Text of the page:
Eat Like a Greek

Jul 25, 2007
Outside
Outside Magazine

One more reason to envy homeowners on Santorini: The incidence of coronary-artery disease in Mediterranean countries is among the world's lowest. Researchers think diet is one of the reasons (lifestyle and social structure are others). A study published in the Annals of Internal Medicine concludes that Mediterranean diets lower risk factors such as blood pressure, fasting glucose levels, and C-reactive protein levels. More than 16 countries border the Med, and while there's no one common diet among them, they do share a few staples:
(1) Virgin olive oil: Consume at least a tablespoon daily and your levels of good cholesterol will increase, meaning your risk for heart disease will decrease.
(2) Fish: Eat at least two servings of baked or grilled fish per week. The best kinds are high in omega-3 fatty acids, which have been shown to lower cholesterol; these include lake trout, salmon, mackerel, albacore tuna, and sardines.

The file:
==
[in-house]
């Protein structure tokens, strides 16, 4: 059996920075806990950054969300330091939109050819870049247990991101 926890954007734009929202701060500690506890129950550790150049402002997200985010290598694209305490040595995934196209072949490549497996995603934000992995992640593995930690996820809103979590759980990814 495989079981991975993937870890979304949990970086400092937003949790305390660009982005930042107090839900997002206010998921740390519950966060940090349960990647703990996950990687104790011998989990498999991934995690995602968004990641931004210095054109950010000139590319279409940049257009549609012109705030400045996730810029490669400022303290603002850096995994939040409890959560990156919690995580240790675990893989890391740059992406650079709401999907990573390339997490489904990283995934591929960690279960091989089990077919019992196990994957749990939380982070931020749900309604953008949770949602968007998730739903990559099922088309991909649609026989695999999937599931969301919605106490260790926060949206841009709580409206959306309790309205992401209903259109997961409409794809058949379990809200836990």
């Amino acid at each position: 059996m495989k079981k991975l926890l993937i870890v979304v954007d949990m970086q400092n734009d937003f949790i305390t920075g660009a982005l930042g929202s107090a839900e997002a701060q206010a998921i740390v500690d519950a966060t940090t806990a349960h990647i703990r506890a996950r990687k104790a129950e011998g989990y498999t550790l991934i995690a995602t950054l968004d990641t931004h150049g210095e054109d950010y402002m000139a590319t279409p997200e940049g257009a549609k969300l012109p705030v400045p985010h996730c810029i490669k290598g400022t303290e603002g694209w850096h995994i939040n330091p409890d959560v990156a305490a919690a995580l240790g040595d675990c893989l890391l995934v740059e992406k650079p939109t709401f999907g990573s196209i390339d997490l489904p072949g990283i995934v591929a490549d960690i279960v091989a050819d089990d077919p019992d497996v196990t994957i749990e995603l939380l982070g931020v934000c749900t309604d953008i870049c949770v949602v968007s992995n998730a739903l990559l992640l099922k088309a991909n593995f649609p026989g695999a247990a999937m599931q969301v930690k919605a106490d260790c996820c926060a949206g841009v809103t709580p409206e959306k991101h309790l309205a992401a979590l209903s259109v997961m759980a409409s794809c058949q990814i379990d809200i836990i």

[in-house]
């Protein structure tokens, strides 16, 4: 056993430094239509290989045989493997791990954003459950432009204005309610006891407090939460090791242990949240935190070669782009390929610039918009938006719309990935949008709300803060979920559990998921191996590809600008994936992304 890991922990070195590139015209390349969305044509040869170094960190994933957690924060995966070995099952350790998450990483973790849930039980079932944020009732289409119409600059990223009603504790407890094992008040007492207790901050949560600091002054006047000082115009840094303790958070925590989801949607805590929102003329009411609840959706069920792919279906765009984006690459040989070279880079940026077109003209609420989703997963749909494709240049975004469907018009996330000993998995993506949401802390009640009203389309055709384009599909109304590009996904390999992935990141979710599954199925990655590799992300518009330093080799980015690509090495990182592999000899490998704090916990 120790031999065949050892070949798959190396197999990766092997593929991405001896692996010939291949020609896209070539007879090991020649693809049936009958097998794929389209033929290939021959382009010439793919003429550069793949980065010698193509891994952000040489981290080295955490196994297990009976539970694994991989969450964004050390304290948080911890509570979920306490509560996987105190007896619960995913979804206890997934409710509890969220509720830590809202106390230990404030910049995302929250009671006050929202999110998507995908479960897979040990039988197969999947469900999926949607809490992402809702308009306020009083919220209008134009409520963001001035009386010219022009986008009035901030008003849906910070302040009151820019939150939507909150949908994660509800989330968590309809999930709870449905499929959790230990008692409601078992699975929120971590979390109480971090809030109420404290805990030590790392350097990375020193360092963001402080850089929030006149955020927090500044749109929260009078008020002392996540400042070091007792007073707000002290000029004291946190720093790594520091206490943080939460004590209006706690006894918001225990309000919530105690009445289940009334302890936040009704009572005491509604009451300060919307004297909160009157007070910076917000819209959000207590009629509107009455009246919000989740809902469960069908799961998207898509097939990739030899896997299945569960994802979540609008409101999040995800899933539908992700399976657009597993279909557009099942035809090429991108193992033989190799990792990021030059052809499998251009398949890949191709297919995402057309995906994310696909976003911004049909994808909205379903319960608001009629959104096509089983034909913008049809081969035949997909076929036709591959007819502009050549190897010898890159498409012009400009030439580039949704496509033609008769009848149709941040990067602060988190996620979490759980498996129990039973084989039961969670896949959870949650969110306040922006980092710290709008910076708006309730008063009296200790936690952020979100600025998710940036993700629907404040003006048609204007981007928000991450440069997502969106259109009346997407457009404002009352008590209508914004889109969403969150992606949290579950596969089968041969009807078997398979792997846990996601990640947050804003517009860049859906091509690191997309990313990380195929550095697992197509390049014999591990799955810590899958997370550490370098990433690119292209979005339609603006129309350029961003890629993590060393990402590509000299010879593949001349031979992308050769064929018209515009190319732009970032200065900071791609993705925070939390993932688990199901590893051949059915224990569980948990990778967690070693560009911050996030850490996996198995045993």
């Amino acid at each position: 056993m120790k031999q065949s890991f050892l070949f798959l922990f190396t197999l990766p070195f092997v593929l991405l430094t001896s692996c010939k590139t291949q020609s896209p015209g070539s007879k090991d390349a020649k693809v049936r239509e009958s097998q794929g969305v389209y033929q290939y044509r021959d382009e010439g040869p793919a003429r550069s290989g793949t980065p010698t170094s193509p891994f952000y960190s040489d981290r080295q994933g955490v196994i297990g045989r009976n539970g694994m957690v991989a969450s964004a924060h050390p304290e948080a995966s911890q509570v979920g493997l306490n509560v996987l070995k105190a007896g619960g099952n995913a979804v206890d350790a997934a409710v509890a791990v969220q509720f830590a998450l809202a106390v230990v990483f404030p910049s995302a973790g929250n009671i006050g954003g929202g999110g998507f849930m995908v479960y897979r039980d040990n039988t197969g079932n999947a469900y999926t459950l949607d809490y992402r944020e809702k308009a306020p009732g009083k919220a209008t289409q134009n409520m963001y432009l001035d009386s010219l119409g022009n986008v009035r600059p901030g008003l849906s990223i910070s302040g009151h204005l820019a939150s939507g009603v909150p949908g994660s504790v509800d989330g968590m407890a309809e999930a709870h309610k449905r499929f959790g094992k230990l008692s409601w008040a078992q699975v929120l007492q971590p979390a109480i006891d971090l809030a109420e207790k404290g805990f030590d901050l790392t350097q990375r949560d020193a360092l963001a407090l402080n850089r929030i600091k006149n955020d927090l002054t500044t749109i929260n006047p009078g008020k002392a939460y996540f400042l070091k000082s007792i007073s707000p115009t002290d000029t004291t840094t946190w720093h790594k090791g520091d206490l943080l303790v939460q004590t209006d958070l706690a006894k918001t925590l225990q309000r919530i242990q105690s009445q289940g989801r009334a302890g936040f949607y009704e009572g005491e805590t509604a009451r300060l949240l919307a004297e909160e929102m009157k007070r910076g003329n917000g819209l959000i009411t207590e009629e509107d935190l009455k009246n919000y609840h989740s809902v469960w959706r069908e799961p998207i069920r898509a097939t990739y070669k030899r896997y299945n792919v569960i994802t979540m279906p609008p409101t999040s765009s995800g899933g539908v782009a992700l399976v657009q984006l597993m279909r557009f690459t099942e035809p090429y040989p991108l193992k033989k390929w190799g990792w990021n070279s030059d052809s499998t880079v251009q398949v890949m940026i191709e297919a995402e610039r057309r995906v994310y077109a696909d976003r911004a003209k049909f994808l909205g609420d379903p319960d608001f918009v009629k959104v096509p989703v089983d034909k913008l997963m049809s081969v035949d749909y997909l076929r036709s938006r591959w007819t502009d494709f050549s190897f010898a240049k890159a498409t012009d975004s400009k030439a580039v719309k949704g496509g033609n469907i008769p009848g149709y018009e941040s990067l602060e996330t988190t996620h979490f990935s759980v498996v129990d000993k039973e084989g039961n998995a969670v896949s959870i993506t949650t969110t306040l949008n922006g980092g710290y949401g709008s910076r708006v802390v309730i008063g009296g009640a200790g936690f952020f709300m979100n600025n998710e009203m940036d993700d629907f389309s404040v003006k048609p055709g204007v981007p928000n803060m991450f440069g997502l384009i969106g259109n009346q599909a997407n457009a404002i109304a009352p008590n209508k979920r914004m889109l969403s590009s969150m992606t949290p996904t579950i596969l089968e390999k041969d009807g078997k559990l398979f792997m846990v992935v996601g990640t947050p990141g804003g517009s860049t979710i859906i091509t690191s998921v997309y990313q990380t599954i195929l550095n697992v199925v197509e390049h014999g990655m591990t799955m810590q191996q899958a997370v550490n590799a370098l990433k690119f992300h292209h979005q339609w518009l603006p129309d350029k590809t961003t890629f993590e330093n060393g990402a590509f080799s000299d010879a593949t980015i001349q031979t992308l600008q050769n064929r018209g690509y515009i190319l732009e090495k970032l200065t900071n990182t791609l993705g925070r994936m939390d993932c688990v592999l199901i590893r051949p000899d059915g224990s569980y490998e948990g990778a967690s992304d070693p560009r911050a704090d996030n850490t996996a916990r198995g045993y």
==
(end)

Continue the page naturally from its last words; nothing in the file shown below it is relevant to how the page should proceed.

(3) Fruits and vegetables: Residents of Greece average nine servings of fruits and vegetables per day.
(4) Red wine: Don't get all Zorba about this; only a glass or two per day is recommended. Resveratrol, a powerful antioxidant, is more abundant in red wine than white.
(5) Nuts: Walnuts are particularly high in omega-3's, but almonds, pecans, pistachios, and hazelnuts are also good sources.
(6) Whole grains: Mediterranean grains aren't processed as much as those you find in the U.S., so they retain more nutrients. And skip the butter.

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